Texas activist and writer Tony Diaz is not new to the fight for greater Latino literacy, which due to Republican-backed agendas, has often felt more like a war than a struggle. In 2012, Diaz famously helped organized a “librotraficante” caravan that brought hundreds of banned Mexican-American books from Texas to Arizona; in 2016, he helped defeat a proposed Mexican-American studies textbook that aside from its slew of inaccuracies, depicted Mexican-Americans in racist stereotypes. Most recently, Diaz is returning to Houston for less headline-grabbing work: painting bookshelves and adding final touches to his new bookstore set to open in January.

The Latino bookstore Nuestra Palabra Art & Books is the first of its kind in Houston, which boasts one of the largest Latino populations in the country. Nuestra Palabra Arts & Books brings to the city a hand-picked selection of Latino authors, both nationally-recognized and locals that includes names likes Sandra Cisneros and Houston writer Maria Elenes Cortes. For the Second Ward, the historical Mexican-American neighborhood where Nuestra Palabra is putting down roots, it’s a welcome source of novels, poetry, history books, and even coloring books that reflect the surrounding community’s identity and history. Although Barnes & Nobles and second-hand bookstores are prevalent in Houston’s west side of town, books have become a harder commodity to find in Houston’s underserved downtown area.

“We can’t count on other institutions to deliver our culture.We’ve got to do it ourselves.”

“People have said that downtown Houston was a book desert,” Diaz told Houston Public Media. “We’ve just created an oasis.”

Tucked away in the Talento Bilingüe de Houston Community Center, the bookstore currently holds 500 books, although Diaz said that the number could grow up to 2,000. Inside, the store’s walls are lined with a telling curation of art and symbols central to the Tejano and Mexican community, such as loteria cards, hand-drawn portraits of Cesar Chavez and Vicente Fernandez, and the immediately recognizable red, white, and black flag of the United Farm Workers.

As a Mexican-American writer-activist, Diaz explained he regularly hears requests for Latino literature recommendations or advice from teachers on how to use these books in classes. Nuestra Palabra hopes to address those community needs, as well as provide a new home for monthly readings and art and writing workshops. In December, the bookstore opened for a special workshop to instruct teachers on how to implement Mexican-American textbooks and literature in classrooms.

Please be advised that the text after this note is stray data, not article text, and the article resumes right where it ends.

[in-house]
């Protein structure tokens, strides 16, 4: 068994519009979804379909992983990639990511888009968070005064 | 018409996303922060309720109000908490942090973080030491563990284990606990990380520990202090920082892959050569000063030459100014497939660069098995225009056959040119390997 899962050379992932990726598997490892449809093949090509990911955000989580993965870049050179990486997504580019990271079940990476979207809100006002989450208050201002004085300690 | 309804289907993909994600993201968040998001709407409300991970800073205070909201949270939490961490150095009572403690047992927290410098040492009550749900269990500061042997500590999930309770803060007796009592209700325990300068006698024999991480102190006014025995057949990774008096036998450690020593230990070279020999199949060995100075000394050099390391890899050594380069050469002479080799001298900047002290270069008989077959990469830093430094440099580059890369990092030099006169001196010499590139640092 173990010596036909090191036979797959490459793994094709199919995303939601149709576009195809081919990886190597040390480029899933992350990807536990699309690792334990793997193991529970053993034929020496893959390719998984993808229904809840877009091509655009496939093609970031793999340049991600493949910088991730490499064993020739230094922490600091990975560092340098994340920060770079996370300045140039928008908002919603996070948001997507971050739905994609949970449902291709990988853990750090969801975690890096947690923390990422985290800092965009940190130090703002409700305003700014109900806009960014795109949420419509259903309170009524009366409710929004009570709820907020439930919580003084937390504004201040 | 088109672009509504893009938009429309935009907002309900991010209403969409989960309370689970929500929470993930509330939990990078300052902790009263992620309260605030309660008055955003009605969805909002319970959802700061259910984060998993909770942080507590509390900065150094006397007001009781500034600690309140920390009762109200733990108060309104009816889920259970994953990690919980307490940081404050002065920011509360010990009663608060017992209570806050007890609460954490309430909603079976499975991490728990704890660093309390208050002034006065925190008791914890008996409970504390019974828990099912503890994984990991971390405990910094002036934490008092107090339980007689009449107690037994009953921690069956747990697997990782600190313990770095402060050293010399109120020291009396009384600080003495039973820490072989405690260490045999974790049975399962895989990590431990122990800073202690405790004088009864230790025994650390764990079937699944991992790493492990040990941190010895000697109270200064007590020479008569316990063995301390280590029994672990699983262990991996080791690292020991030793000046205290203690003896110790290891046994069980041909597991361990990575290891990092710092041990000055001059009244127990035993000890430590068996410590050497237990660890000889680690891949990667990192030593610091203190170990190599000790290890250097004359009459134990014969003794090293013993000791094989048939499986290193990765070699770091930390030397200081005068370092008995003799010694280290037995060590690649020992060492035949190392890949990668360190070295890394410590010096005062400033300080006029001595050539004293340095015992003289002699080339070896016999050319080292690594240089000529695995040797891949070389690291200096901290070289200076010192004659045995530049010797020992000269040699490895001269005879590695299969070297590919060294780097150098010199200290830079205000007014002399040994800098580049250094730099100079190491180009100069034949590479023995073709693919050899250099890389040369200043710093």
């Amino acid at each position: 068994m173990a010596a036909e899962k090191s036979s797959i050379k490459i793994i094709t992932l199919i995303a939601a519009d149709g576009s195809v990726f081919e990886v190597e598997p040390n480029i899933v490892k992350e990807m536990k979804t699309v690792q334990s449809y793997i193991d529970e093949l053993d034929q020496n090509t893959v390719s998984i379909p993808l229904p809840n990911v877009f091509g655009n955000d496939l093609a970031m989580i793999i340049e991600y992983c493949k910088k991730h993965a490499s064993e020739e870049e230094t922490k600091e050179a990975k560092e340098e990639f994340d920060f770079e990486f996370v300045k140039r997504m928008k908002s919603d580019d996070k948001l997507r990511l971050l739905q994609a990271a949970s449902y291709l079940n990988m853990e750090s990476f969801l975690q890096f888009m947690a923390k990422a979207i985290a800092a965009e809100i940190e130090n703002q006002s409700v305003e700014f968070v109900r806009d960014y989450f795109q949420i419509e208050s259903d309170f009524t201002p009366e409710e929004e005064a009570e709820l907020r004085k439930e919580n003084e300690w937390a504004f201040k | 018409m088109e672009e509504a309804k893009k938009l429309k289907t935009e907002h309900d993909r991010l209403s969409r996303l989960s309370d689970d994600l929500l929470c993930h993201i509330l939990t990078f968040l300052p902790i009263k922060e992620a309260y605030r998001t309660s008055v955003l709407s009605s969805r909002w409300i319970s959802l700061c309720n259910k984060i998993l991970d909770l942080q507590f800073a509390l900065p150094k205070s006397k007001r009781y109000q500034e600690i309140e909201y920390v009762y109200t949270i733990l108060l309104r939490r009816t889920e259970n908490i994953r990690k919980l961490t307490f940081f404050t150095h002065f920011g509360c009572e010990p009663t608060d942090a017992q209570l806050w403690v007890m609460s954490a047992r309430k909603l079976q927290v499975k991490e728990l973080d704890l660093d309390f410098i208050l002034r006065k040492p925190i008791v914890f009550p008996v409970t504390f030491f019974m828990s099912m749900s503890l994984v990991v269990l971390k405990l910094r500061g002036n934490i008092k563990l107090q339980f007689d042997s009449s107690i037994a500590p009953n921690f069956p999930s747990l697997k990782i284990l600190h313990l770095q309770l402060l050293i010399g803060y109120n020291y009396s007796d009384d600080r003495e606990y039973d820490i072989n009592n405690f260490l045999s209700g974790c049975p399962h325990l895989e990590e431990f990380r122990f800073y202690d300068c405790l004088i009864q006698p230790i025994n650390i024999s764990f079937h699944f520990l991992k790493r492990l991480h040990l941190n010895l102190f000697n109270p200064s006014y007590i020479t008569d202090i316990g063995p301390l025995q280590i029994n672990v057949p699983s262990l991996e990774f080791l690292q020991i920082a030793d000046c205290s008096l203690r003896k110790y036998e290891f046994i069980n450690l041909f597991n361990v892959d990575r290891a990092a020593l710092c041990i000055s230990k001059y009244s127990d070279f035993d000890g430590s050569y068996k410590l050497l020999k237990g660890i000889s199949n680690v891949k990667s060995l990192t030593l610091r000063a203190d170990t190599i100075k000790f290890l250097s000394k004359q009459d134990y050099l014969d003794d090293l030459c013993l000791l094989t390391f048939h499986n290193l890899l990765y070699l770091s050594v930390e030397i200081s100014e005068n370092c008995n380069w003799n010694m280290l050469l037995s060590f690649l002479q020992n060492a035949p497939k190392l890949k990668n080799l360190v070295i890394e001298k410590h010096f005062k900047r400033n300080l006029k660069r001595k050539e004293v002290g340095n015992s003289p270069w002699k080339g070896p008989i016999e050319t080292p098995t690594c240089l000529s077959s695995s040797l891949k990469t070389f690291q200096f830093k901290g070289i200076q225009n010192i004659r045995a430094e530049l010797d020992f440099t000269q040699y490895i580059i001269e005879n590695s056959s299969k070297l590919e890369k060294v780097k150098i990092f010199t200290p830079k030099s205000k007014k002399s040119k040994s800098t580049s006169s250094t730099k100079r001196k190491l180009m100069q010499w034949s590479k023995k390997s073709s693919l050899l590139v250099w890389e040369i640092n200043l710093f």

In this political context, the bookstore itself becomes grounds for education and empowerment.

“Right now we can’t count on other institutions to deliver our culture,” Diaz told Houston Matters. “We’ve got to do it ourselves.”

The opening of the bookstore can be seen as part of Diaz’s larger mission to foster an environment of literacy and critical analysis among Houston’s Latino community through his non-profit, Nuestra Palabra: Latino Writers Having Their Say, founded in 1998. Since its founding, the non-profit has paved the way for monthly readings by Latino writers, the Nuestra Palabra radio show, and the Edward James Olmos Latino Book and Family Festival, which attracted over 15,000 people to its first annual event.

“We’ve been able to work with these writers all this time,” Diaz said in an interview with Houston Matters. “And it’s time now to create a spot where people can go.”

While the bookstore has been in the works for a while now, Nuestra Palabra comes at an especially appropriate time. Since the start of President Donald Trump’s campaign, Trump’s xenophobic and racist rhetoric have emboldened supporters to intimidate and attack Latinos and given students ammunition to harass their Latino peers. Most recently, Texas Rep. Filemon Vela boycotted Trump’s inauguration after “Inauguration attendees” verbally harassed 40 immigrant students from his South Texas district with racist comments and even spit on one student during the children’s visit to Washington D.C. Not only does Latino literature give readers the power to “build bridges between different cultures”, but the bookstore itself becomes grounds for education and empowerment.

“Our community really needs a cool little bookstore to come chill at because these are serious, heavy duty times,” Diaz said. “And I think now, more than ever, we do need a place where we’re not by political party and we’re not going to bully people. We’re going to celebrate people.”